The Diamond, the Cross and the Medici Grand Duchess
The cruciform reliquary containing important relics of the True Cross and of the Passion of Christ and the "Florentine diamond"
One of the rooms of Florence Cathedral Museum is a unique of its kind: it is a real chapel, octagonal in shape, with a consecrated altar and within which it is possible to preserve and exhibit a part of the most beautiful and ancient reliquaries from the Cathedral and the Baptistery. Among them, in the niche to the right of the altar you can admire the majestic "Cross of the Grand Duchess".
Byzantine workshop, C. Merlini and B. Holzmann, Reliquary Cross "of the Grand Duchess", 11th, 17th and 18th century, Florence Cathedral Museum.
It is a cruciform reliquary containing important relics of the True Cross and of the Passion of Christ (some of which of Byzantine origin). Therefore it should be more correctly to called it “stauroteca” (from the Greek: “stauròs”, that is cross, and “theke”, which means collection). The importance of the relics explain the richness and the splendor of their precious container made in different periods by the best Florentine goldsmiths: it is an imposing cross 130 cm high, 74 wide; but its appearance is light, bright and airy. The body is in fact structured by a polylobed frame in gold foil, crossed by thin enamel decorations, interspersed along the edges with oval-shaped gems which encloses the relics inside the arms and the terminals, that are visible through rock crystals.
Byzantine workshop, C. Merlini, Reliquary Cross “of the Grand Duchess”, detail of the central part. 11th and 17th century, Florence Cathedral Museum.
The most noble relic, the wood of the cross, is enclosed in the intersection of the arms, and around it is a frame crown of thorns shaped and adorned with pearls and garnets. On the top shines a large almond-cut Indian topaz, which reproduces the most important jewel of the Medici treasure, certainly the most extraordinary of all the Florentine collections and one of the biggest of the world: the huge yellow diamond, known throughout Europe as the "Florentine diamond" . This 137-carat precious stone was cut in a nine-sided double rosette with 126 faces for a weight of approximately 27 g. As we will say, this precious stone disappeared at the beginning of the 20th century and therefore the topaz that reproduces it is the only visual evidence we have of this absolute wonder.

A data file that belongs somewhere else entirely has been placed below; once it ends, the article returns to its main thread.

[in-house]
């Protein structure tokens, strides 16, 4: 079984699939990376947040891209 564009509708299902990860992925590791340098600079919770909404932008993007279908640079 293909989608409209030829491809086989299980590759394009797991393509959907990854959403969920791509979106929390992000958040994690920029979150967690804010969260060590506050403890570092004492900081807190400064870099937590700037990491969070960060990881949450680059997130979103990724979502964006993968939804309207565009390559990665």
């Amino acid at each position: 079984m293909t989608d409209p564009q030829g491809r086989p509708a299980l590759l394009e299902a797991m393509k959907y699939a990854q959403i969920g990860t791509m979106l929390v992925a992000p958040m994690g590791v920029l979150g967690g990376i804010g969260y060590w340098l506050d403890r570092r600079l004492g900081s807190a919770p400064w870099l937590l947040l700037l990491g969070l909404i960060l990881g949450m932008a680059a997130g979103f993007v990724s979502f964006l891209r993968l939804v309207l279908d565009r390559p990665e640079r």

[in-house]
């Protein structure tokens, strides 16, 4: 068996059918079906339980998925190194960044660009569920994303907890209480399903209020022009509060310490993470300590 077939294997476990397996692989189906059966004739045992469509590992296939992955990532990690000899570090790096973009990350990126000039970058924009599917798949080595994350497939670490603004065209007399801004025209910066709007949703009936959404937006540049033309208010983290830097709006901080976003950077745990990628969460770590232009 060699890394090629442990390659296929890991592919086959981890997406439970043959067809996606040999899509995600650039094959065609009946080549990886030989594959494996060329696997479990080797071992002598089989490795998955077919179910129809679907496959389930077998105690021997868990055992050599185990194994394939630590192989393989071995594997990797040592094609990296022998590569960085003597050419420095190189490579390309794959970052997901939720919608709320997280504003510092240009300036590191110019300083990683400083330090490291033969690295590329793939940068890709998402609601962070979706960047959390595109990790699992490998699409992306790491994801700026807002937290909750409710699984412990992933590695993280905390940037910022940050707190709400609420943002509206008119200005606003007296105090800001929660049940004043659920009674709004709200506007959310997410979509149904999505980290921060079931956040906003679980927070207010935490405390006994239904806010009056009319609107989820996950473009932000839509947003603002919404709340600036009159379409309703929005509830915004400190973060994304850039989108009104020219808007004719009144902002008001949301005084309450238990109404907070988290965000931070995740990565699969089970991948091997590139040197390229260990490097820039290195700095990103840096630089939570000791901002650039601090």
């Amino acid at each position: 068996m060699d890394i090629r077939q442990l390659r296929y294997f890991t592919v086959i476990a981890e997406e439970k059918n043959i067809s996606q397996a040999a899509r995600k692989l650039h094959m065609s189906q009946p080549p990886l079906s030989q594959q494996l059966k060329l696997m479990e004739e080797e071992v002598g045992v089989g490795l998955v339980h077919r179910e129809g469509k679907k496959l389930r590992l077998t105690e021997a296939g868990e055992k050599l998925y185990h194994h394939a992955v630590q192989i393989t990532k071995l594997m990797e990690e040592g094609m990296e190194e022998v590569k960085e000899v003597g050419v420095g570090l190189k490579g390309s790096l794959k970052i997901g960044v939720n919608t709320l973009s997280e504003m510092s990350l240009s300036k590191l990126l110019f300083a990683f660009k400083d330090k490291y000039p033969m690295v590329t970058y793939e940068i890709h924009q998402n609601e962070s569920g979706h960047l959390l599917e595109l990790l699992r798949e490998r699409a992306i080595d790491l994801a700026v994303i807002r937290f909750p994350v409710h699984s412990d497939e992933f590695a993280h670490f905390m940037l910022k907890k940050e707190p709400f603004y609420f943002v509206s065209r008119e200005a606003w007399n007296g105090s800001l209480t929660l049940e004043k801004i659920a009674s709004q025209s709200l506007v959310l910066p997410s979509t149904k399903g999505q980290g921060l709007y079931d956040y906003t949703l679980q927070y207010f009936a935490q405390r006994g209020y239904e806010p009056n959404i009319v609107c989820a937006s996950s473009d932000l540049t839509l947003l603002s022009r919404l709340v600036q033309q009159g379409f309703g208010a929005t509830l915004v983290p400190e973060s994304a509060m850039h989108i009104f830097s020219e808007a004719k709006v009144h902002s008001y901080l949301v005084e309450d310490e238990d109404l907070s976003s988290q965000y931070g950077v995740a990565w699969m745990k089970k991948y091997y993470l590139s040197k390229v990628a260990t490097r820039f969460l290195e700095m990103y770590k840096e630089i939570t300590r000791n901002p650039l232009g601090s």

C. Merlini, Reliquary Cross “of the Grand Duchess”, detail of the topaz. 17th century, Florence Cathedral Museum.
The origin of the diamond is mysterious: it appears with historical certainty in the purchase document dated 12 October 1601: Ferdinando I dei Medici, Grand Duke of Tuscany, bought it from the Portuguese Castro-Noranha family for about 35,000 Portuguese scudi (the Castro-Noranha had deposited it with the Jesuits of Rome). The co-treatment took place through the florentine man of letters and expert in precious stones Orazio Rucellai. The court diary of the time proves that the diamond still appeared rough. Only later, in 1615, Ferdinand's heir, Cosimo II, made it cut by Pompeo Studentoli, a Venetian artist who worked in the Tuscan grand ducal workshops. The large stone was mounted on a pendant, in serpentine gold studded with other minor diamonds, and was given as a gift to the Grand Duchess Mary Magdalene of Austria, who exhibited it in many portraits (and who also commissioned the reliquiary/stauroteca). From a chronicler we know that in 1657 the jewel was still in the Medici treasure and that it was the second largest in Europe.
After the extinction of the Medici dynasty, Anna Maria de Medici passed the jewel to the Empress Maria Theresa of Habsburg (1717-1780).
From the mid-18th century the diamond was set in the Habsburg crown and remained there until the collapse of the Austro-Hungarian Empire in 1918. The diamond followed the imperial family in its exile in Switzerland and then… vanished! According to some it was secretely sold and cutted into smaller fragments, for others it’s still hidden in some collection.
We can only hope to find it again or to know its destiny…